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Hey, You 👋 The Problem Isn’t Gen Z’s Attention Span


It’s virtually impossible to be able to track exactly how the younger generation views their content and even harder to find out exactly what designs will actually capture their attention.

The different avenues people go down to consume their media increases every day, whether it’s the Pixel Pro or the Apple Vision Headset, or the platform, anywhere from Instagram to Xbox. Right now, marketing toward the younger generation is harder than ever with all these possibilities to do so, and with the rapidly changing content that’s on these platforms it’s impossible to pinpoint what they want to see. So, what can be done to our creative to better capture Gen Z’s scattered brain?

Can We Have Your Attention, Please?

With the rise of social media for the past 20 years since Facebook in 2004, came the downfall of people’s attention span – most specifically with Gen Z. For example, when kicking off a campaign, we often debate on which YouTube pre-roll to place – skippable or unskippable. Grabbing the viewer’s attention within those first 5 seconds before skipping is not a simple task. Although facts tell us the public’s attention span has collectively reduced, that’s not the only thing you can blame.

Bottom line is notable creative gets remembered.

As everything is ever-changing, so is the creative. It’s not right to outright say that Gen Z’s concentration makes it impossible to market to. However, it is right to say that they’re much likely to pay less attention if it doesn’t resonate with them, obviously.

As everything is ever-changing, so is the creative. It’s not right to outright say that Gen Z’s concentration makes it impossible to market to. However, it is right to say that they’re much likely to pay less attention if it doesn’t resonate with them, obviously. So many more things are being advertised to us today that the lack of innovation in creative is exhausting.

The importance of grabbing the viewers’ attention immediately has been taught to us since first grade in our writing, and still applies today when making our art. In my line of work, it’s hard to remember what trade you’re in when sometimes all the creative seems to be instructed or requested. But at the end of every day, when you hang up your hat, you’re always going to be an artist.

The Art of Design

Everything you look at around you is designed. The importance of design is instrumental in the world, and it’s not only in making a pre-roll or display ad. The number of media in which we consume “art” is in infinite. You can create art using anything you can think of. Creating a solid concept is the leading thought when starting a project. With the limitless ways there are to share your ads, you must make something that stands out from the infinite content on that platform.

In our agency, we have what’s called a kickoff meeting wherein all the relevant information and strategy is downloaded to the Creative Department. When brainstorming about the creative for a kickoff meeting for the new campaign, you can’t think like a corporate worker. You need to think like a college art student who’s been assigned a project to create whatever the hell they want with any medium they can find. It’s arguably the most enjoyable thing to do as an artist.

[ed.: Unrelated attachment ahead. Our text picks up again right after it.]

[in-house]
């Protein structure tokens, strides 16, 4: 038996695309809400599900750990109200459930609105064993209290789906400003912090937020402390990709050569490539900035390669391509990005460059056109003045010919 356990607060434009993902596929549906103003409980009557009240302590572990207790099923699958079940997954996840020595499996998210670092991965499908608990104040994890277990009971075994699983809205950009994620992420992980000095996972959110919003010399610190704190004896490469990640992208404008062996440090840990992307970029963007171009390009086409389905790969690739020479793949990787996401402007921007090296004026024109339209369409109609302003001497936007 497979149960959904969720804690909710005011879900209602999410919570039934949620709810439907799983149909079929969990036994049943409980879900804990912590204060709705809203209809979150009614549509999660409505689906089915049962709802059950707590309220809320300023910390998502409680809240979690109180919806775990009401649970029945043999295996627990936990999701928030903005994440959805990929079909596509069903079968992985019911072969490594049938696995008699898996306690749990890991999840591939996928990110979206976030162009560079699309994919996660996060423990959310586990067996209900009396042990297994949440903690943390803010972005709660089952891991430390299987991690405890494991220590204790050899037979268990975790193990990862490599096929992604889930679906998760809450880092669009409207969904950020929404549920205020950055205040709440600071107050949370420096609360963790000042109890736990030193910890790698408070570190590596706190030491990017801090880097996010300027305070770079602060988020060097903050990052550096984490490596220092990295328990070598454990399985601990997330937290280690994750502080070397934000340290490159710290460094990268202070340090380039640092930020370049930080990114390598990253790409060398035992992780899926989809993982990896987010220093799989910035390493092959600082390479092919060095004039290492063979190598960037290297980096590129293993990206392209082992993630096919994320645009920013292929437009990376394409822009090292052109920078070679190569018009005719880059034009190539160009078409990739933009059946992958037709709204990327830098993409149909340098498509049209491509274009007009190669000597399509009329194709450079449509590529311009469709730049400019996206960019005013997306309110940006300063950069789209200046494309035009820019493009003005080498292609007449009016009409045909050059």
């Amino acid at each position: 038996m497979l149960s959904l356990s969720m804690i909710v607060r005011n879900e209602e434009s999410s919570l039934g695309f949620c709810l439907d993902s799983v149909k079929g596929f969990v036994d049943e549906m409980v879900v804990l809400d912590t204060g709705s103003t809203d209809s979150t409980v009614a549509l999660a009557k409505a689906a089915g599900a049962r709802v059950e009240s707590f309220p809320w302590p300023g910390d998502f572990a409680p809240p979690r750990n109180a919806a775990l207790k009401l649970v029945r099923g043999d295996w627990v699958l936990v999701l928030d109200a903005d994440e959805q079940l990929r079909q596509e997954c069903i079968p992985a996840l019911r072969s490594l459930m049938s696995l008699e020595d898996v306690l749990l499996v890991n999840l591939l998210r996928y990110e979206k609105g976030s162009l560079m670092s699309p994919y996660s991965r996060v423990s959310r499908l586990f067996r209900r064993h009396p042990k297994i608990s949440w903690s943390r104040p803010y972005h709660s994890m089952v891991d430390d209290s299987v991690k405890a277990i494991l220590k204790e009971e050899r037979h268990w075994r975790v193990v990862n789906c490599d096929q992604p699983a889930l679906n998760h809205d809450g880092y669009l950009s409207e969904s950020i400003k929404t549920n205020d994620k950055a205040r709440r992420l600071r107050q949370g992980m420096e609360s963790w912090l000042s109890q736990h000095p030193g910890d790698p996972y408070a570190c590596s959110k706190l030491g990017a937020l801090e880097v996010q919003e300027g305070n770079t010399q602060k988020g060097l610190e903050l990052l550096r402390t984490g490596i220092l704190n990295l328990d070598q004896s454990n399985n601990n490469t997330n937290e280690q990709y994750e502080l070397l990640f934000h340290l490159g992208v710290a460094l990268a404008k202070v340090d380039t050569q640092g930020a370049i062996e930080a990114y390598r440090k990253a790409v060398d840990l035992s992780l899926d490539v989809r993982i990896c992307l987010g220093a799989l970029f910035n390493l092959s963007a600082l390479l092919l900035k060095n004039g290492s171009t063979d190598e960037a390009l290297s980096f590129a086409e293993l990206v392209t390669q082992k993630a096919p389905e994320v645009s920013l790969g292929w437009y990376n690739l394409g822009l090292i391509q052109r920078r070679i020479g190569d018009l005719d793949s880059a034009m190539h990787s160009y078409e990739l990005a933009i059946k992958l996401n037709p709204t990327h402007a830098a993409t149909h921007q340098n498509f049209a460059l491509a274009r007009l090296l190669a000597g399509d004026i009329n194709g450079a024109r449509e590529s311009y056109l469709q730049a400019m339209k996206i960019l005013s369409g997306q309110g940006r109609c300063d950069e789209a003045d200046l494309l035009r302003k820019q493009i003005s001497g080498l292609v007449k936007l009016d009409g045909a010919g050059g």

Before deciding college wasn’t for me and opting to work full time, the classes that art students are free to create were the ones I learned from the most. The task of creating an art piece based on your own theme, can lead you down endless trails you didn’t even expect to follow.

For Example

Ideas grow your art develop and determine the way you create your art. My favorite project I worked on my one year at the University at Buffalo, was in 3D mixed media. I was working with cardboard with the theme of ways to express youthful urban expression. As time went on and my ideas evolved, I ended up creating a cardboard boombox and inside was speaker parts and wiring I installed so that it could really play music, despite its cardboard looks.

This project took me down all sorts of avenues I didn’t expect to see, from just familiarizing myself with how cardboard is constructed and deconstructed, to learning how to wire and set up my own speaker system from just a few parts I had ordered.

Learning and adapting are a part of every great creative process and if your idea doesn’t develop over time, you’re not working hard enough.

At the end of the day, it’s not just designing per your client’s request or getting people to visit or buy your product, it’s producing something you’re proud of – something you’d would be happy to put on your portfolio. It’s key to remember your role as an artist and making sure you’re designing with confidence and purpose. If you think about how a kid never seems to finish the end of their song or how they swipe faster than light speed on TikTok, it’s easy to think they’re never going to pay attention to an ad, but nevertheless, good creative, good art, always gets remembered no matter your age or inclination.

About The Author

Bryce is well-versed in creative thinking and the art of design, capably taking on any task that comes his way. He’s no stranger to ABC, having served as an intern since his high school days. Bryce is now a full-time part of the team and invaluable member of the staff who is constantly coming up with cool compositions for application in all media.

Bryce is a proud sound junkie, using an endless array of music genres as his muse for creating fantastic design or just chilling out. A devout sneakerhead, you’ll catch him wearing his latest pair to transport him all around his beloved Syracuse community.